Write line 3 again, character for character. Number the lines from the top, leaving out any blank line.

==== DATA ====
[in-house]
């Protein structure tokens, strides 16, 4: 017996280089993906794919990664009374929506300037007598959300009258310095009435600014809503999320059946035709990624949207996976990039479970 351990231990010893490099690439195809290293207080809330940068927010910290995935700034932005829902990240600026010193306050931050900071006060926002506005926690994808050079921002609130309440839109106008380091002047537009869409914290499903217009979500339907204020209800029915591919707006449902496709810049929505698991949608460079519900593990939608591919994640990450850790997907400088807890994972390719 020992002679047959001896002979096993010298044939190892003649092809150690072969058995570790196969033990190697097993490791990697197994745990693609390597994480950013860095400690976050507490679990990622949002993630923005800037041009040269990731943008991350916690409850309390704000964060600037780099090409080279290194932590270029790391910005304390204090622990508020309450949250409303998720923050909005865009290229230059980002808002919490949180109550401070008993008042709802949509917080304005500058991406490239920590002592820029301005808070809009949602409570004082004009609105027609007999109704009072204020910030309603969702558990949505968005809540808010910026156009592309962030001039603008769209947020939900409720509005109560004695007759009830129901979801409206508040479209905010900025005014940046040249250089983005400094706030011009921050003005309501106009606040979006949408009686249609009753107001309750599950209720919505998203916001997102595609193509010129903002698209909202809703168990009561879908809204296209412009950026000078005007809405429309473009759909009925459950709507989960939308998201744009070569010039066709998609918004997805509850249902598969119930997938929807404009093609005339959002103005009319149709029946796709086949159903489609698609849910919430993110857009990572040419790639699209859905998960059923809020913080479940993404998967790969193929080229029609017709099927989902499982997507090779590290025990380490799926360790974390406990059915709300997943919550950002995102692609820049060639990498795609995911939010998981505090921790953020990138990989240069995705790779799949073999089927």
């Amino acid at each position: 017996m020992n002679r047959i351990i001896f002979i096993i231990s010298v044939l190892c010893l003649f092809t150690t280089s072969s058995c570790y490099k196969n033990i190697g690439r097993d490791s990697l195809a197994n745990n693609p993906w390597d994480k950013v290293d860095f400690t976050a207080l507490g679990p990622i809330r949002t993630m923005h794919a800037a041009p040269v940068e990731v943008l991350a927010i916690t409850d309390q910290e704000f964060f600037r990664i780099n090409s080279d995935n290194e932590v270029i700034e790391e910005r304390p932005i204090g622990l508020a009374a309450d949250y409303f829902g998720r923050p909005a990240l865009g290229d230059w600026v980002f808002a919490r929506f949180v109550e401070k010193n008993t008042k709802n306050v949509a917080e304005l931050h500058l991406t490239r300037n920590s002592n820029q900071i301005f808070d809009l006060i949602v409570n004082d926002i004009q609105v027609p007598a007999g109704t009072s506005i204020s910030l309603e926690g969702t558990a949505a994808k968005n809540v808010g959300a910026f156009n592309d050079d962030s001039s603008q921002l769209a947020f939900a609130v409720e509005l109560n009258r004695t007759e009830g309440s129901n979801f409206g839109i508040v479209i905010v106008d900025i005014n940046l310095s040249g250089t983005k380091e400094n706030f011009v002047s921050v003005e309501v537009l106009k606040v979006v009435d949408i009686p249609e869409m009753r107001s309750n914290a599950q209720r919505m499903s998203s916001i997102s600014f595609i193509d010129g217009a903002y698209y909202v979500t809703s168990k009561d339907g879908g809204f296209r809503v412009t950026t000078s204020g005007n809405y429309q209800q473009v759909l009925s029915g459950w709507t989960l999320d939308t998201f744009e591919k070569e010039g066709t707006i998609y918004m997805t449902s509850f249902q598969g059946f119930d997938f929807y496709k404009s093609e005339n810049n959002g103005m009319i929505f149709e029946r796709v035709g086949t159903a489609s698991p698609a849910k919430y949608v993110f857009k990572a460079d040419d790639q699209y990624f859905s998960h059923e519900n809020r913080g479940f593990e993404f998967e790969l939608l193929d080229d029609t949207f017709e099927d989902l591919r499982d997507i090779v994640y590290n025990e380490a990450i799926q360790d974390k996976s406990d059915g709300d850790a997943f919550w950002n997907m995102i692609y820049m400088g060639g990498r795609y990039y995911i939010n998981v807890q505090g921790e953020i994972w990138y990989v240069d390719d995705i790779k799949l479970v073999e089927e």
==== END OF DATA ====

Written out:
């Amino acid at each position: 017996m020992n002679r047959i351990i001896f002979i096993i231990s010298v044939l190892c010893l003649f092809t150690t280089s072969s058995c570790y490099k196969n033990i190697g690439r097993d490791s990697l195809a197994n745990n693609p993906w390597d994480k950013v290293d860095f400690t976050a207080l507490g679990p990622i809330r949002t993630m923005h794919a800037a041009p040269v940068e990731v943008l991350a927010i916690t409850d309390q910290e704000f964060f600037r990664i780099n090409s080279d995935n290194e932590v270029i700034e790391e910005r304390p932005i204090g622990l508020a009374a309450d949250y409303f829902g998720r923050p909005a990240l865009g290229d230059w600026v980002f808002a919490r929506f949180v109550e401070k010193n008993t008042k709802n306050v949509a917080e304005l931050h500058l991406t490239r300037n920590s002592n820029q900071i301005f808070d809009l006060i949602v409570n004082d926002i004009q609105v027609p007598a007999g109704t009072s506005i204020s910030l309603e926690g969702t558990a949505a994808k968005n809540v808010g959300a910026f156009n592309d050079d962030s001039s603008q921002l769209a947020f939900a609130v409720e509005l109560n009258r004695t007759e009830g309440s129901n979801f409206g839109i508040v479209i905010v106008d900025i005014n940046l310095s040249g250089t983005k380091e400094n706030f011009v002047s921050v003005e309501v537009l106009k606040v979006v009435d949408i009686p249609e869409m009753r107001s309750n914290a599950q209720r919505m499903s998203s916001i997102s600014f595609i193509d010129g217009a903002y698209y909202v979500t809703s168990k009561d339907g879908g809204f296209r809503v412009t950026t000078s204020g005007n809405y429309q209800q473009v759909l009925s029915g459950w709507t989960l999320d939308t998201f744009e591919k070569e010039g066709t707006i998609y918004m997805t449902s509850f249902q598969g059946f119930d997938f929807y496709k404009s093609e005339n810049n959002g103005m009319i929505f149709e029946r796709v035709g086949t159903a489609s698991p698609a849910k919430y949608v993110f857009k990572a460079d040419d790639q699209y990624f859905s998960h059923e519900n809020r913080g479940f593990e993404f998967e790969l939608l193929d080229d029609t949207f017709e099927d989902l591919r499982d997507i090779v994640y590290n025990e380490a990450i799926q360790d974390k996976s406990d059915g709300d850790a997943f919550w950002n997907m995102i692609y820049m400088g060639g990498r795609y990039y995911i939010n998981v807890q505090g921790e953020i994972w990138y990989v240069d390719d995705i790779k799949l479970v073999e089927e």